Questions Remain for Venue Considerations Post TC Heartland
January 18, 2019
Post by Luke T. Mohrhauser
Luke T. Mohrhauser A recent decision in a patent infringement case involving John Deere suing both AGCO Corporation and its subsidiary, Precision Planting LLC, in the District of Delaware illustrates that not all answers from the Supreme Court's 2017 decision of TC Heartland LLC v. Kraft Foods Grp. Brands LLC are clear. The TC Heartland decision included, in part, that "A patent infringement case "may be .......
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Update on the Government Shutdown
January 11, 2019
Post by Gregory "Lars" Gunnerson
In December 2018, the United States Patent & Trademark Office (USPTO) reported it would stay open at least for a temporary time in the event of a government shutdown. Thus far, the USPTO closed only on December 24, 2018 (Christmas Eve), as a result of an executive order issued by President Trump. Christmas Eve fell on a Monday and would normally be a day in which the USPTO is open, as Christmas .......
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USPTO Updates 112 Guidance: Presumption Shift of Functional Limitations
January 10, 2019
Post by Oliver P. Couture, Ph.D.
Recently, the United States Patent & Trademark Office (USPTO) has announced plans to update their guidance on functional claim language under 112 and will after a period of public input. This update will likely require a more detailed specification for functional claims or result in narrower claims. Under the proposed 112 guidelines, which are aimed more specifically toward computer cla.......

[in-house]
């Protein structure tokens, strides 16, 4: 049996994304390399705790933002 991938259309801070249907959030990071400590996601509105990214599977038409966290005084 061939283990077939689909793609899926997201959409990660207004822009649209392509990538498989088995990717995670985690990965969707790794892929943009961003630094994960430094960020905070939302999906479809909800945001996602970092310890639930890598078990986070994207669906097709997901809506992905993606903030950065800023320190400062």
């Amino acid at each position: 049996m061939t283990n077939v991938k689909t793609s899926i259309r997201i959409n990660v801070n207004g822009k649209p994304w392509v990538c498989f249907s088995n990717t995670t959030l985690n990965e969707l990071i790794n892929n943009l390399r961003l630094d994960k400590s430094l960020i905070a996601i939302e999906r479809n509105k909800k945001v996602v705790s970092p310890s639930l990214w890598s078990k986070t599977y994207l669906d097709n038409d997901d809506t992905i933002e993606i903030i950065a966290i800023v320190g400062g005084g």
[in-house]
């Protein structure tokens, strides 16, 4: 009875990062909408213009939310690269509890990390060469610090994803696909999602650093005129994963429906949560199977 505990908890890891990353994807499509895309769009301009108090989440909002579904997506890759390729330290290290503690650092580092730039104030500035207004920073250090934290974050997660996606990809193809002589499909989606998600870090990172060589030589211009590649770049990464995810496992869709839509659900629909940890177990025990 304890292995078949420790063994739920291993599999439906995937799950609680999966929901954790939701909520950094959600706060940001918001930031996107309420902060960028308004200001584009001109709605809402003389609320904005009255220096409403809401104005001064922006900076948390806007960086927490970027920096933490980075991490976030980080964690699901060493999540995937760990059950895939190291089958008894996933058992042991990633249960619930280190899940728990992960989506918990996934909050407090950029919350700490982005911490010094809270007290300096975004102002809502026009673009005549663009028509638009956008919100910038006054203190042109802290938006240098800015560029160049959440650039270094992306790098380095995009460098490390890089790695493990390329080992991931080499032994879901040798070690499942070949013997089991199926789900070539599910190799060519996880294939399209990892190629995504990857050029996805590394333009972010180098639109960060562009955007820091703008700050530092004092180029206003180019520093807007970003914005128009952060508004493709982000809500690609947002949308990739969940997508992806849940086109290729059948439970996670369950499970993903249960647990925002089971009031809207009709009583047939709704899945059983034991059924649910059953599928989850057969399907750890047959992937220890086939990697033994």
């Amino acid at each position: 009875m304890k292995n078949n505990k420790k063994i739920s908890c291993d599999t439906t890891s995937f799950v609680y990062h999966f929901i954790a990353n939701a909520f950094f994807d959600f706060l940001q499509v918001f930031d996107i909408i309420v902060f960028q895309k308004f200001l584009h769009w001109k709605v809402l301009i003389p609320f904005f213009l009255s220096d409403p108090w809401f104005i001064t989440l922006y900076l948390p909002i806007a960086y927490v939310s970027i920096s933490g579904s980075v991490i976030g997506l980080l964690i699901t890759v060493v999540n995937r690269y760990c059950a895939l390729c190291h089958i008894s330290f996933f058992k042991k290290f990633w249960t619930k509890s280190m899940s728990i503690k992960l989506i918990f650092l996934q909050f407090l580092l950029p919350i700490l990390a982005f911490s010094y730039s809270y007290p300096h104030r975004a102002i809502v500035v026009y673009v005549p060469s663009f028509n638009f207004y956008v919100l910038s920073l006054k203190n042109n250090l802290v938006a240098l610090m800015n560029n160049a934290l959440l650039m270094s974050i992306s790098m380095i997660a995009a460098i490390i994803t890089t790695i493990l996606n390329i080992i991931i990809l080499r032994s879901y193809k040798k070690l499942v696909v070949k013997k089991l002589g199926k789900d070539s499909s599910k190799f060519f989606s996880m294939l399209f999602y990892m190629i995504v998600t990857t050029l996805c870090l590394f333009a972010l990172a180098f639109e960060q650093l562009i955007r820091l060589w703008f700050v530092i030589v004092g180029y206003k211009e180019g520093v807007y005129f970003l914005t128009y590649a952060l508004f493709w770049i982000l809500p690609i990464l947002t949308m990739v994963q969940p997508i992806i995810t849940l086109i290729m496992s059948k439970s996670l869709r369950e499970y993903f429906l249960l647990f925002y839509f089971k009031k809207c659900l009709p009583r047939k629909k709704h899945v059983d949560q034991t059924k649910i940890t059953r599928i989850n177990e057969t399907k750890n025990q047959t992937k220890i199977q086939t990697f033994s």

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USPTO Updates 101 Guidance: Making Abstract More Concrete
January 08, 2019
Post by Oliver P. Couture, Ph.D.
Recently the United States Patent & Trademark Office (USPTO) has announced plans to update their guidance on 101 issues and will do so after a period of public input in order to increase clarity during prosecution. This update will replace, not just update, several sections of MPEP 2106. The update will also provide practitioners a more solid ground to argue 101 issues during prosecution. The first s.......
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Has Alice Killed all the Fun?
January 07, 2019
Post by Oliver P. Couture, Ph.D.
Games, both the physical board and the methods of playing them, have had a long history of patent eligibility. For example, in 1904 Elizabeth Phillips patented the game board for Landlord’s Game, which was then later controversially patented by Charles Darrow in 1934 as Monopoly. While both of these patents were to the physical boards with their distinctive spaces, in 1994 Richard Garfield patented a met.......
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“Hottest Fashion Brand in the World” Sues Children’s Clothing Company for Trademark Infringement
January 02, 2019
Post by Nicholas J. Krob